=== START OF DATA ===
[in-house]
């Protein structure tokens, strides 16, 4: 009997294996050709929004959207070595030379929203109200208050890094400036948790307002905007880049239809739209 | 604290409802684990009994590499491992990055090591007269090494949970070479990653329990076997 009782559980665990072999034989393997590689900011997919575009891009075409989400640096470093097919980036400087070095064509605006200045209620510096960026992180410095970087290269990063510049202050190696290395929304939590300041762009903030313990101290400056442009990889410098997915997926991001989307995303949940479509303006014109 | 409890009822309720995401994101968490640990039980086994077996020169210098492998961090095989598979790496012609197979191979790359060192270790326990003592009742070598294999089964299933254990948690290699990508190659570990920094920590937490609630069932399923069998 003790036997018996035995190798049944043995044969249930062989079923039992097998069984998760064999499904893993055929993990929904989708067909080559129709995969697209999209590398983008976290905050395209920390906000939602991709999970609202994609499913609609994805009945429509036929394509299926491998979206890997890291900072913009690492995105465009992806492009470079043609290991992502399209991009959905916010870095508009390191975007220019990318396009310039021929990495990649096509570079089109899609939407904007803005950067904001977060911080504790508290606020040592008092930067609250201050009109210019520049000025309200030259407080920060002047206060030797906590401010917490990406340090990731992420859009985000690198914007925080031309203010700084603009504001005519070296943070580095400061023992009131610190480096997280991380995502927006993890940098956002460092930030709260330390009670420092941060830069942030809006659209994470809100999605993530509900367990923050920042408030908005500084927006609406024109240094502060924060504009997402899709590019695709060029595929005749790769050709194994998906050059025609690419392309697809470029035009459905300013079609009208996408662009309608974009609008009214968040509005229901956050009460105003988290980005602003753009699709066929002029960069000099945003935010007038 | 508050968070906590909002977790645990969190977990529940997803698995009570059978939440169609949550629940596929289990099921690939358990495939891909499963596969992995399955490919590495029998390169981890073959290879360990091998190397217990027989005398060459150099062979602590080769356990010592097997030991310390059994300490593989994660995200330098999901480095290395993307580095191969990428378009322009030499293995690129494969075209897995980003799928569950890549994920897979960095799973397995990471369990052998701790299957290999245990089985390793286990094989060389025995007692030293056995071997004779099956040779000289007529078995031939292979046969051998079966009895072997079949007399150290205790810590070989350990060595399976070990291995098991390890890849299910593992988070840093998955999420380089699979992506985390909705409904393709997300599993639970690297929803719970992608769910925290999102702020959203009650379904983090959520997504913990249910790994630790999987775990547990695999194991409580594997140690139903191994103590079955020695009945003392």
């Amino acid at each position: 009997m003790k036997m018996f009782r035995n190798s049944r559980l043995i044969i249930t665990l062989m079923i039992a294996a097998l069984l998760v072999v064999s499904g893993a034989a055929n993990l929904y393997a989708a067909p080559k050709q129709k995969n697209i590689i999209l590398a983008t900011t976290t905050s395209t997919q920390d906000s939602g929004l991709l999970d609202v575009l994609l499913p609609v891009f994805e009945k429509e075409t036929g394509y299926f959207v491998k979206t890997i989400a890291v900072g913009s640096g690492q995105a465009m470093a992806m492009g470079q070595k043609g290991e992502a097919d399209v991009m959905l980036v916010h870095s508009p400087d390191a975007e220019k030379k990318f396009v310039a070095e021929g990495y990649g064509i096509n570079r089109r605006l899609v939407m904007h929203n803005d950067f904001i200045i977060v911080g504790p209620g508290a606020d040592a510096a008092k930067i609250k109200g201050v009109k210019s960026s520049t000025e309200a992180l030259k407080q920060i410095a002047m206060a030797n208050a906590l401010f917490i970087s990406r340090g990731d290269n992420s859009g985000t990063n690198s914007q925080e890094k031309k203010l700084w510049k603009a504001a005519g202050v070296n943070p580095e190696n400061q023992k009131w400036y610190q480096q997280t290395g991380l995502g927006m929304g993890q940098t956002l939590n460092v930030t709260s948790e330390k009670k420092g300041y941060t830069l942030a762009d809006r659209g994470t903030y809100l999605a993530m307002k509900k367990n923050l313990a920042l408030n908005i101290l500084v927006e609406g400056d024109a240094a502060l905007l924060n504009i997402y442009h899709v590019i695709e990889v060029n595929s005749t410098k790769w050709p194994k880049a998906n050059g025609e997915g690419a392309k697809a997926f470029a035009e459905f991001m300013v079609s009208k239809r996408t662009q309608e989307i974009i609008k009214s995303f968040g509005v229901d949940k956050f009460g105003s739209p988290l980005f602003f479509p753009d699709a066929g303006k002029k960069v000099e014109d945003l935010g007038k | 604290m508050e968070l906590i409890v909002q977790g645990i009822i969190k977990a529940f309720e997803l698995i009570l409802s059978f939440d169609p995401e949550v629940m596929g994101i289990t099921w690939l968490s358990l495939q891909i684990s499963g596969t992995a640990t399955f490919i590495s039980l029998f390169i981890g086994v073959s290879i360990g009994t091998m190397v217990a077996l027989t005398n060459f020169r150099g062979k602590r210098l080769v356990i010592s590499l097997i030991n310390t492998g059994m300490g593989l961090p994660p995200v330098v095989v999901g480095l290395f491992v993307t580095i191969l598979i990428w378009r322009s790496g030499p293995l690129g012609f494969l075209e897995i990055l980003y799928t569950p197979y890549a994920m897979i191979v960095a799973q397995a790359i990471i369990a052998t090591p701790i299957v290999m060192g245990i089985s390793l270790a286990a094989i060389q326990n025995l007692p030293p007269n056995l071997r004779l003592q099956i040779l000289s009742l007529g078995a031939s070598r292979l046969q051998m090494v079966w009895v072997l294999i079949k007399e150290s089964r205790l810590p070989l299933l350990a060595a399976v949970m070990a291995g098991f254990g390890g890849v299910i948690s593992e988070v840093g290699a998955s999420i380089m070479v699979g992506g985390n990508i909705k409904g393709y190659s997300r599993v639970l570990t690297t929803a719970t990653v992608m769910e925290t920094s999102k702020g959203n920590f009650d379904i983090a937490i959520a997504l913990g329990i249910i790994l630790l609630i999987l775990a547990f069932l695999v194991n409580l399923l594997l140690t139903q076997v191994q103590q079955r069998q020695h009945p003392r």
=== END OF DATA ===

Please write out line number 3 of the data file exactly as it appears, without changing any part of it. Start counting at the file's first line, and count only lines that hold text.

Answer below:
């Amino acid at each position: 009997m003790k036997m018996f009782r035995n190798s049944r559980l043995i044969i249930t665990l062989m079923i039992a294996a097998l069984l998760v072999v064999s499904g893993a034989a055929n993990l929904y393997a989708a067909p080559k050709q129709k995969n697209i590689i999209l590398a983008t900011t976290t905050s395209t997919q920390d906000s939602g929004l991709l999970d609202v575009l994609l499913p609609v891009f994805e009945k429509e075409t036929g394509y299926f959207v491998k979206t890997i989400a890291v900072g913009s640096g690492q995105a465009m470093a992806m492009g470079q070595k043609g290991e992502a097919d399209v991009m959905l980036v916010h870095s508009p400087d390191a975007e220019k030379k990318f396009v310039a070095e021929g990495y990649g064509i096509n570079r089109r605006l899609v939407m904007h929203n803005d950067f904001i200045i977060v911080g504790p209620g508290a606020d040592a510096a008092k930067i609250k109200g201050v009109k210019s960026s520049t000025e309200a992180l030259k407080q920060i410095a002047m206060a030797n208050a906590l401010f917490i970087s990406r340090g990731d290269n992420s859009g985000t990063n690198s914007q925080e890094k031309k203010l700084w510049k603009a504001a005519g202050v070296n943070p580095e190696n400061q023992k009131w400036y610190q480096q997280t290395g991380l995502g927006m929304g993890q940098t956002l939590n460092v930030t709260s948790e330390k009670k420092g300041y941060t830069l942030a762009d809006r659209g994470t903030y809100l999605a993530m307002k509900k367990n923050l313990a920042l408030n908005i101290l500084v927006e609406g400056d024109a240094a502060l905007l924060n504009i997402y442009h899709v590019i695709e990889v060029n595929s005749t410098k790769w050709p194994k880049a998906n050059g025609e997915g690419a392309k697809a997926f470029a035009e459905f991001m300013v079609s009208k239809r996408t662009q309608e989307i974009i609008k009214s995303f968040g509005v229901d949940k956050f009460g105003s739209p988290l980005f602003f479509p753009d699709a066929g303006k002029k960069v000099e014109d945003l935010g007038k | 604290m508050e968070l906590i409890v909002q977790g645990i009822i969190k977990a529940f309720e997803l698995i009570l409802s059978f939440d169609p995401e949550v629940m596929g994101i289990t099921w690939l968490s358990l495939q891909i684990s499963g596969t992995a640990t399955f490919i590495s039980l029998f390169i981890g086994v073959s290879i360990g009994t091998m190397v217990a077996l027989t005398n060459f020169r150099g062979k602590r210098l080769v356990i010592s590499l097997i030991n310390t492998g059994m300490g593989l961090p994660p995200v330098v095989v999901g480095l290395f491992v993307t580095i191969l598979i990428w378009r322009s790496g030499p293995l690129g012609f494969l075209e897995i990055l980003y799928t569950p197979y890549a994920m897979i191979v960095a799973q397995a790359i990471i369990a052998t090591p701790i299957v290999m060192g245990i089985s390793l270790a286990a094989i060389q326990n025995l007692p030293p007269n056995l071997r004779l003592q099956i040779l000289s009742l007529g078995a031939s070598r292979l046969q051998m090494v079966w009895v072997l294999i079949k007399e150290s089964r205790l810590p070989l299933l350990a060595a399976v949970m070990a291995g098991f254990g390890g890849v299910i948690s593992e988070v840093g290699a998955s999420i380089m070479v699979g992506g985390n990508i909705k409904g393709y190659s997300r599993v639970l570990t690297t929803a719970t990653v992608m769910e925290t920094s999102k702020g959203n920590f009650d379904i983090a937490i959520a997504l913990g329990i249910i790994l630790l609630i999987l775990a547990f069932l695999v194991n409580l399923l594997l140690t139903q076997v191994q103590q079955r069998q020695h009945p003392r």